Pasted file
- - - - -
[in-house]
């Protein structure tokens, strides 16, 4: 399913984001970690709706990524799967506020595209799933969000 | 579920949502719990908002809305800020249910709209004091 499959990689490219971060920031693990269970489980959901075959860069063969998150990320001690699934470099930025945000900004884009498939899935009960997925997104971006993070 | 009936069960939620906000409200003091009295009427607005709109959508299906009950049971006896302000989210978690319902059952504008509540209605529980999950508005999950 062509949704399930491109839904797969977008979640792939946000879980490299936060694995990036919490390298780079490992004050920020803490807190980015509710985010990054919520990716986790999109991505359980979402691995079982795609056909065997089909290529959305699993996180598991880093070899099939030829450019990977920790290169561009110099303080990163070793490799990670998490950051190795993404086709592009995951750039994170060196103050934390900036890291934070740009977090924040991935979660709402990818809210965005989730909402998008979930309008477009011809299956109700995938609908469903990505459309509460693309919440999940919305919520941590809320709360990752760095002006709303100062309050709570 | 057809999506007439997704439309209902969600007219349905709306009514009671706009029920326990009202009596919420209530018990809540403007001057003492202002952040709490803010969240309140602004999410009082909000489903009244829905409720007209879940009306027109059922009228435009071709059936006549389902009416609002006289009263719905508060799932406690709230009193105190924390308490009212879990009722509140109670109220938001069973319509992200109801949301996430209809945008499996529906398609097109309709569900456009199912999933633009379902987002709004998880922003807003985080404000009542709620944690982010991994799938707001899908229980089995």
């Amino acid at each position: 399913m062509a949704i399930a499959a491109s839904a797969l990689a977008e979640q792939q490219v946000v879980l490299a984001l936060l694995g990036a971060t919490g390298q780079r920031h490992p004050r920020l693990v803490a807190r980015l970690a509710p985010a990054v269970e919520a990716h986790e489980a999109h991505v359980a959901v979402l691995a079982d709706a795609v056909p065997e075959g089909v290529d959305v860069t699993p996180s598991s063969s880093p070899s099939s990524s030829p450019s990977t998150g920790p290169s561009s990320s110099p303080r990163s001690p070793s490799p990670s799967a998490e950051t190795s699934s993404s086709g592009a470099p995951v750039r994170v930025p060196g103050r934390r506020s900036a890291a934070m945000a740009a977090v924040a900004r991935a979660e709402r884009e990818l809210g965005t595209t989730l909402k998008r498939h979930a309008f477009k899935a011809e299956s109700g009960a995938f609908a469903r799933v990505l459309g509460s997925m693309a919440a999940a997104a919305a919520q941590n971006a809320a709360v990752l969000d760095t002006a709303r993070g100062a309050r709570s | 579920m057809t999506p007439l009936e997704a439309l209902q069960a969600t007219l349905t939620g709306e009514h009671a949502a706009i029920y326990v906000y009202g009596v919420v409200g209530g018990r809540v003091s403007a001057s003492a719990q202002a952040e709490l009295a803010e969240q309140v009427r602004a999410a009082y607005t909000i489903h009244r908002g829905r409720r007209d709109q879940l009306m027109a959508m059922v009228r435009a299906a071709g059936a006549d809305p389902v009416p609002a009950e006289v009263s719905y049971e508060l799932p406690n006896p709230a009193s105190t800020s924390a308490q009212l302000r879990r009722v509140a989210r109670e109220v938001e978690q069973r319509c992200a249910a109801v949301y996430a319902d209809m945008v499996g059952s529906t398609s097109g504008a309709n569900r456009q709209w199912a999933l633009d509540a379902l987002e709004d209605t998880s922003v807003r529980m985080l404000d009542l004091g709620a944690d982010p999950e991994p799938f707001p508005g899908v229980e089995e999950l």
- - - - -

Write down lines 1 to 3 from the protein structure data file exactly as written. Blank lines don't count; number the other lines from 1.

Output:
[in-house]
């Protein structure tokens, strides 16, 4: 399913984001970690709706990524799967506020595209799933969000 | 579920949502719990908002809305800020249910709209004091 499959990689490219971060920031693990269970489980959901075959860069063969998150990320001690699934470099930025945000900004884009498939899935009960997925997104971006993070 | 009936069960939620906000409200003091009295009427607005709109959508299906009950049971006896302000989210978690319902059952504008509540209605529980999950508005999950 062509949704399930491109839904797969977008979640792939946000879980490299936060694995990036919490390298780079490992004050920020803490807190980015509710985010990054919520990716986790999109991505359980979402691995079982795609056909065997089909290529959305699993996180598991880093070899099939030829450019990977920790290169561009110099303080990163070793490799990670998490950051190795993404086709592009995951750039994170060196103050934390900036890291934070740009977090924040991935979660709402990818809210965005989730909402998008979930309008477009011809299956109700995938609908469903990505459309509460693309919440999940919305919520941590809320709360990752760095002006709303100062309050709570 | 057809999506007439997704439309209902969600007219349905709306009514009671706009029920326990009202009596919420209530018990809540403007001057003492202002952040709490803010969240309140602004999410009082909000489903009244829905409720007209879940009306027109059922009228435009071709059936006549389902009416609002006289009263719905508060799932406690709230009193105190924390308490009212879990009722509140109670109220938001069973319509992200109801949301996430209809945008499996529906398609097109309709569900456009199912999933633009379902987002709004998880922003807003985080404000009542709620944690982010991994799938707001899908229980089995």
């Amino acid at each position: 399913m062509a949704i399930a499959a491109s839904a797969l990689a977008e979640q792939q490219v946000v879980l490299a984001l936060l694995g990036a971060t919490g390298q780079r920031h490992p004050r920020l693990v803490a807190r980015l970690a509710p985010a990054v269970e919520a990716h986790e489980a999109h991505v359980a959901v979402l691995a079982d709706a795609v056909p065997e075959g089909v290529d959305v860069t699993p996180s598991s063969s880093p070899s099939s990524s030829p450019s990977t998150g920790p290169s561009s990320s110099p303080r990163s001690p070793s490799p990670s799967a998490e950051t190795s699934s993404s086709g592009a470099p995951v750039r994170v930025p060196g103050r934390r506020s900036a890291a934070m945000a740009a977090v924040a900004r991935a979660e709402r884009e990818l809210g965005t595209t989730l909402k998008r498939h979930a309008f477009k899935a011809e299956s109700g009960a995938f609908a469903r799933v990505l459309g509460s997925m693309a919440a999940a997104a919305a919520q941590n971006a809320a709360v990752l969000d760095t002006a709303r993070g100062a309050r709570s | 579920m057809t999506p007439l009936e997704a439309l209902q069960a969600t007219l349905t939620g709306e009514h009671a949502a706009i029920y326990v906000y009202g009596v919420v409200g209530g018990r809540v003091s403007a001057s003492a719990q202002a952040e709490l009295a803010e969240q309140v009427r602004a999410a009082y607005t909000i489903h009244r908002g829905r409720r007209d709109q879940l009306m027109a959508m059922v009228r435009a299906a071709g059936a006549d809305p389902v009416p609002a009950e006289v009263s719905y049971e508060l799932p406690n006896p709230a009193s105190t800020s924390a308490q009212l302000r879990r009722v509140a989210r109670e109220v938001e978690q069973r319509c992200a249910a109801v949301y996430a319902d209809m945008v499996g059952s529906t398609s097109g504008a309709n569900r456009q709209w199912a999933l633009d509540a379902l987002e709004d209605t998880s922003v807003r529980m985080l404000d009542l004091g709620a944690d982010p999950e991994p799938f707001p508005g899908v229980e089995e999950l």